December 18, 2013

On Immigration Policy, Deportation Relief Seen As More Important Than Citizenship

2. Views of the New Immigration Legislation Being Considered by Congress

The two surveys explored Hispanics’ and Asian Americans’ views and awareness of new immigration legislation being considered by Congress. The surveys also asked respondents about how important it is that comprehensive immigration reform be passed this year—and who would be most responsible if it didn’t pass.

Following the New Immigration Legislation

Most Have Seen or Heard about New Immigration LegislationAccording to the new surveys, about 26% of Hispanics and 19% of Asian Americans say they have heard “a lot” about the immigration legislation being considered by Congress. An additional 59% of Hispanics and 60% of Asians say they have seen or heard “a little” about it.

Among native-born Hispanics, 79% say they have seen or heard a lot or a little about new immigration legislation being considered. And fully 89% of immigrant Hispanics says they have seen or heard a lot or a little about the legislation.

Among immigrant Asian Americans, 80% have seen or heard a lot or a little about the new immigration legislation being considered by Congress. Some three-fourths (74%) of native-born Asian Americans say they have seen or heard a lot or a little about the legislation.

Support for the New Legislation

Favor or Oppose the New Immigration Legislation in Congress? Most Don’t Know Enough to SayWhen asked if they favor or oppose the new immigration legislation being considered in Congress, or if they don’t know enough to say, 67% of Hispanics and 72% of Asian Americans say they don’t know enough about the new legislation to say. However, among those who do offer an opinion on the new legislation, Hispanics are more likely than Asian Americans to say they favor it—27% vs. 20%.

Views of the new immigration legislation tend to be associated with nativity for Hispanics and Asian Americans. Among Hispanics, 38% of the foreign born favor the new immigration legislation, more than double the share among the native born (15%). Similarly, immigrant Asian Americans are more than twice as likely as native-born Asian Americans (24% vs. 9%) to say they favor the new immigration legislation being considered by Congress.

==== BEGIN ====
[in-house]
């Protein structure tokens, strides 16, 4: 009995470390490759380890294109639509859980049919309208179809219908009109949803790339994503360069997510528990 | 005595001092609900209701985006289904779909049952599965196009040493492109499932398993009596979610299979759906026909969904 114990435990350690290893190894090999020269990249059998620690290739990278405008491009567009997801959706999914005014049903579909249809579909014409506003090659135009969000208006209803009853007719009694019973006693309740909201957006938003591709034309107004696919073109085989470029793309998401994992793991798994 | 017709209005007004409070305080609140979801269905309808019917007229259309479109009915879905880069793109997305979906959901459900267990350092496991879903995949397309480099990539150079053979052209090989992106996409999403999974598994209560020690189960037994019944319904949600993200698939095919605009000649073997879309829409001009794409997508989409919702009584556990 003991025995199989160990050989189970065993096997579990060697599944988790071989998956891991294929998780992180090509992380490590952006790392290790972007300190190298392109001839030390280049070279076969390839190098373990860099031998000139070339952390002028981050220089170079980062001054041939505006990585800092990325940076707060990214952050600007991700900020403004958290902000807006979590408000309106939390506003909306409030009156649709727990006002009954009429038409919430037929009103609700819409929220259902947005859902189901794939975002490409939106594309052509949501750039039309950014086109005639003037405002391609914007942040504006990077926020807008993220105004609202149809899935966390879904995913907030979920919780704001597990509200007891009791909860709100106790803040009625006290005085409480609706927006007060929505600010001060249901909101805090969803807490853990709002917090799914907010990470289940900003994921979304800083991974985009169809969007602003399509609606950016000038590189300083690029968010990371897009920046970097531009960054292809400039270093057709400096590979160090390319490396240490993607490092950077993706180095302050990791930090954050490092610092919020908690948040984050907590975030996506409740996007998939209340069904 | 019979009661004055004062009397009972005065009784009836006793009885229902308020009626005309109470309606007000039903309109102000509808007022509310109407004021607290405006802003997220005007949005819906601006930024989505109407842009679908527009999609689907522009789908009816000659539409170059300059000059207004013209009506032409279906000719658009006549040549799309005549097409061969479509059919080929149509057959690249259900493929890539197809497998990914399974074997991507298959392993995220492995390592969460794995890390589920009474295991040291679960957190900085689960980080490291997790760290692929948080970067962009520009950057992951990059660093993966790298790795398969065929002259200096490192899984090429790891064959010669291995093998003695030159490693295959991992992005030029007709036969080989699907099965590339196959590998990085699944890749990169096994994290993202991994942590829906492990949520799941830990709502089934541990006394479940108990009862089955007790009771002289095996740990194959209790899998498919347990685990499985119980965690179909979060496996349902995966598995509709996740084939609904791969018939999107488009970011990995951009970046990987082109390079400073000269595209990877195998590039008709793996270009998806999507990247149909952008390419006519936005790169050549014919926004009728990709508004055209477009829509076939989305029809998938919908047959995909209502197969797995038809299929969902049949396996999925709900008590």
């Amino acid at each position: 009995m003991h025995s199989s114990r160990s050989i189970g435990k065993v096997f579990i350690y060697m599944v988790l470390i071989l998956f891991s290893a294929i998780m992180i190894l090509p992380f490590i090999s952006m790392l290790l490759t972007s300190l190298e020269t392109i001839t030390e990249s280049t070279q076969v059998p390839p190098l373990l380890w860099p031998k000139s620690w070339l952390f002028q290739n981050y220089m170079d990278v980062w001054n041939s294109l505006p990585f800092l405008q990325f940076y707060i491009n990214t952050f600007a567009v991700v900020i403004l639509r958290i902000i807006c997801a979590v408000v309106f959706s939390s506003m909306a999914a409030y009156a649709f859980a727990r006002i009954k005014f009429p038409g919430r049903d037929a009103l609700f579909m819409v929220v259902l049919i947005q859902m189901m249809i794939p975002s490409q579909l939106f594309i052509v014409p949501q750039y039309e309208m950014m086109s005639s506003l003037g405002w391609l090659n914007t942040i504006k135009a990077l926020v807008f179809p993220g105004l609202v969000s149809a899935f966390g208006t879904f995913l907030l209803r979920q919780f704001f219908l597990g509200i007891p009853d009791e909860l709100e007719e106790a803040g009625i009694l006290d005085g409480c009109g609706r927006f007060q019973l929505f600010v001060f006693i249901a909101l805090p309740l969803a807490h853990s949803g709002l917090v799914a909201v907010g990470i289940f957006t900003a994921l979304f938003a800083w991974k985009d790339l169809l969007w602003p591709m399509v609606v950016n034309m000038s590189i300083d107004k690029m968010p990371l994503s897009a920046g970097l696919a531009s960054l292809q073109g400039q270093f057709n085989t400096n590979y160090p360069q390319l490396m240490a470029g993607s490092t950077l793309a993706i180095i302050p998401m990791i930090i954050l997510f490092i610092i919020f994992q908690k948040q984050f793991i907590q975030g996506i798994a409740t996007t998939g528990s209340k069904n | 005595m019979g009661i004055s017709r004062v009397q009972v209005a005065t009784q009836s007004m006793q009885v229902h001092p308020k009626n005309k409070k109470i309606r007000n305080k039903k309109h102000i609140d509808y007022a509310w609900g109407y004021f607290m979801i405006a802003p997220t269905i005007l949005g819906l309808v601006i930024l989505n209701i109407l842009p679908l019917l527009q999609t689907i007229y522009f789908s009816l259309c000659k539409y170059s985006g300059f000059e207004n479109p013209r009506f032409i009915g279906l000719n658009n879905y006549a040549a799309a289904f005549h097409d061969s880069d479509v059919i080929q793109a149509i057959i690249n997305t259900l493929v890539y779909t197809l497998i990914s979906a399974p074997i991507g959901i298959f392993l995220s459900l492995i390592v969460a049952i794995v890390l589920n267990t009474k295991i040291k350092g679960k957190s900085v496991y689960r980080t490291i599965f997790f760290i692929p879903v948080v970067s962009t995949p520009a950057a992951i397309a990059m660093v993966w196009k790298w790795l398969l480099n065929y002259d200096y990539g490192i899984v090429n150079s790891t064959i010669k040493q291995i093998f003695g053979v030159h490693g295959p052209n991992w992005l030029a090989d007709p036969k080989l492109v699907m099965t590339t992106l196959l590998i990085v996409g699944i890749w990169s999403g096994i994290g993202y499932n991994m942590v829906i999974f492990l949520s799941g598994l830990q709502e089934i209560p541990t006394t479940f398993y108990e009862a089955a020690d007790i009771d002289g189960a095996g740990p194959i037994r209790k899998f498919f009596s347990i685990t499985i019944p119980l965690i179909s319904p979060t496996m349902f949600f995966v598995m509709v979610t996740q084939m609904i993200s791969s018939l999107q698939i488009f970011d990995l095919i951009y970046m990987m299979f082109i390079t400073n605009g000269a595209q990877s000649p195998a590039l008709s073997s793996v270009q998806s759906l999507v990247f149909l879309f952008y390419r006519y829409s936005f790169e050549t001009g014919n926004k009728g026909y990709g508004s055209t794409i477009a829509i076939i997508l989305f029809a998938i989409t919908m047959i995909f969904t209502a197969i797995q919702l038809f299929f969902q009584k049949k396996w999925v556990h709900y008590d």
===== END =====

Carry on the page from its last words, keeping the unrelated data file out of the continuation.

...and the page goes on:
Views about the new immigration legislation being considered by Congress are also associated with how much respondents have seen or heard about it. For example, among Hispanics who have seen or heard a lot about it, 46% say they favor the new legislation, 12% say they oppose it and 41% say they don’t know enough to say. Among Hispanics who have heard a little about the new legislation, 22% say they favor it, 3% say they oppose it and three-fourths (74%) say they don’t know enough about it to say.

For Asian Americans, the same is true. Among those who have heard or seen a lot about the immigration legislation being considered by Congress, 48% say they favor it, 13% oppose it and 37% say they don’t know enough about it to say. Among Asian Americans who have seen or heard a little about the new legislation, 16% say they favor it and 7% say they oppose it, while 77% say they don’t know enough about it to say.

Importance of Passing New Immigration Legislation This Year

Importance of Passing Significant New Immigration Legislation this YearThe U.S. Congress has been considering immigration reform legislation throughout 2013. In June 2013, the U.S. Senate passed a comprehensive immigration reform bill—including a pathway to citizenship for unauthorized immigrants who meet certain requirements and pay fines. But since then, the legislation has remained stalled in the House of Representatives.

The two surveys asked respondents about the importance of passing new immigration legislation this year. Among Hispanics, 69% say it is “extremely” (38%) or “very” (31%) important that this happen. By contrast, just 44% of Asian Americans say the same.